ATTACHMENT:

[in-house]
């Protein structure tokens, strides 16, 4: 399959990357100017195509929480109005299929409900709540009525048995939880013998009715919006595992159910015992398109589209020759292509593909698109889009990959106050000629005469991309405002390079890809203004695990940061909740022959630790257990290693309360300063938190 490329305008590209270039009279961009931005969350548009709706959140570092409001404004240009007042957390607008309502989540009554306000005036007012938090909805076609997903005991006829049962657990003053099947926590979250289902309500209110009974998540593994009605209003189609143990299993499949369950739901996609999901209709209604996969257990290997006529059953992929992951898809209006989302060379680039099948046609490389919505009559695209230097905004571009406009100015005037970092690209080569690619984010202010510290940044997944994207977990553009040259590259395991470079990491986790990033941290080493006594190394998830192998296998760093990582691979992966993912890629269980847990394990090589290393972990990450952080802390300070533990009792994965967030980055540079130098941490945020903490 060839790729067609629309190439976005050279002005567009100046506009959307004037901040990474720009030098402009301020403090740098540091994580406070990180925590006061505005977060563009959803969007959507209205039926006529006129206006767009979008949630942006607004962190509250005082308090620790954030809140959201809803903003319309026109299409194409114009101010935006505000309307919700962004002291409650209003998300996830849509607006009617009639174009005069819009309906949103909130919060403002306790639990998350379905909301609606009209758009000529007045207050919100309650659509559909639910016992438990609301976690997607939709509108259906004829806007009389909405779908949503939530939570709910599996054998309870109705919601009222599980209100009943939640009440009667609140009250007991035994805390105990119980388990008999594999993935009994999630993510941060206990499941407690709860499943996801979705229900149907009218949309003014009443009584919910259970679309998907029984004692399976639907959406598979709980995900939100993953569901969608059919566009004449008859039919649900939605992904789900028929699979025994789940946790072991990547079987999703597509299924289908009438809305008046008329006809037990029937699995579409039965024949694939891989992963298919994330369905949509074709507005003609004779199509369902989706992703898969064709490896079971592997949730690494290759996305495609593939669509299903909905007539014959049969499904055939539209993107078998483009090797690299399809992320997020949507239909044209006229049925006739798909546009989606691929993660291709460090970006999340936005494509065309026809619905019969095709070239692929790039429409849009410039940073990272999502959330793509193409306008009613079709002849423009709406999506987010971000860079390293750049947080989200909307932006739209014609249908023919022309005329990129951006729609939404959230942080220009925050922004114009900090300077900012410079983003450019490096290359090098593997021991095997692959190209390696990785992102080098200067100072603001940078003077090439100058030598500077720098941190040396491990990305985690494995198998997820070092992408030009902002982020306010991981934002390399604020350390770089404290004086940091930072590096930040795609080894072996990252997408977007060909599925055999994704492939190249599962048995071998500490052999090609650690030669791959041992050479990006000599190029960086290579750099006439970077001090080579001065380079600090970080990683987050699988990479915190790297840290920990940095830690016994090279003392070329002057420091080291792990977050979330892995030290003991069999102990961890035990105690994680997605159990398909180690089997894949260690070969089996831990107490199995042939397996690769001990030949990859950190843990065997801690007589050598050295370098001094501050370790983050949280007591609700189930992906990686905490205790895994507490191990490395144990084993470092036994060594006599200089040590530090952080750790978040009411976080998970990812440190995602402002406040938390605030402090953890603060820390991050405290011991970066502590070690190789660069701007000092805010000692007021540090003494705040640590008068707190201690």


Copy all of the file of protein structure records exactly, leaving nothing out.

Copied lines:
[in-house]
């Protein structure tokens, strides 16, 4: 399959990357100017195509929480109005299929409900709540009525048995939880013998009715919006595992159910015992398109589209020759292509593909698109889009990959106050000629005469991309405002390079890809203004695990940061909740022959630790257990290693309360300063938190 490329305008590209270039009279961009931005969350548009709706959140570092409001404004240009007042957390607008309502989540009554306000005036007012938090909805076609997903005991006829049962657990003053099947926590979250289902309500209110009974998540593994009605209003189609143990299993499949369950739901996609999901209709209604996969257990290997006529059953992929992951898809209006989302060379680039099948046609490389919505009559695209230097905004571009406009100015005037970092690209080569690619984010202010510290940044997944994207977990553009040259590259395991470079990491986790990033941290080493006594190394998830192998296998760093990582691979992966993912890629269980847990394990090589290393972990990450952080802390300070533990009792994965967030980055540079130098941490945020903490 060839790729067609629309190439976005050279002005567009100046506009959307004037901040990474720009030098402009301020403090740098540091994580406070990180925590006061505005977060563009959803969007959507209205039926006529006129206006767009979008949630942006607004962190509250005082308090620790954030809140959201809803903003319309026109299409194409114009101010935006505000309307919700962004002291409650209003998300996830849509607006009617009639174009005069819009309906949103909130919060403002306790639990998350379905909301609606009209758009000529007045207050919100309650659509559909639910016992438990609301976690997607939709509108259906004829806007009389909405779908949503939530939570709910599996054998309870109705919601009222599980209100009943939640009440009667609140009250007991035994805390105990119980388990008999594999993935009994999630993510941060206990499941407690709860499943996801979705229900149907009218949309003014009443009584919910259970679309998907029984004692399976639907959406598979709980995900939100993953569901969608059919566009004449008859039919649900939605992904789900028929699979025994789940946790072991990547079987999703597509299924289908009438809305008046008329006809037990029937699995579409039965024949694939891989992963298919994330369905949509074709507005003609004779199509369902989706992703898969064709490896079971592997949730690494290759996305495609593939669509299903909905007539014959049969499904055939539209993107078998483009090797690299399809992320997020949507239909044209006229049925006739798909546009989606691929993660291709460090970006999340936005494509065309026809619905019969095709070239692929790039429409849009410039940073990272999502959330793509193409306008009613079709002849423009709406999506987010971000860079390293750049947080989200909307932006739209014609249908023919022309005329990129951006729609939404959230942080220009925050922004114009900090300077900012410079983003450019490096290359090098593997021991095997692959190209390696990785992102080098200067100072603001940078003077090439100058030598500077720098941190040396491990990305985690494995198998997820070092992408030009902002982020306010991981934002390399604020350390770089404290004086940091930072590096930040795609080894072996990252997408977007060909599925055999994704492939190249599962048995071998500490052999090609650690030669791959041992050479990006000599190029960086290579750099006439970077001090080579001065380079600090970080990683987050699988990479915190790297840290920990940095830690016994090279003392070329002057420091080291792990977050979330892995030290003991069999102990961890035990105690994680997605159990398909180690089997894949260690070969089996831990107490199995042939397996690769001990030949990859950190843990065997801690007589050598050295370098001094501050370790983050949280007591609700189930992906990686905490205790895994507490191990490395144990084993470092036994060594006599200089040590530090952080750790978040009411976080998970990812440190995602402002406040938390605030402090953890603060820390991050405290011991970066502590070690190789660069701007000092805010000692007021540090003494705040640590008068707190201690």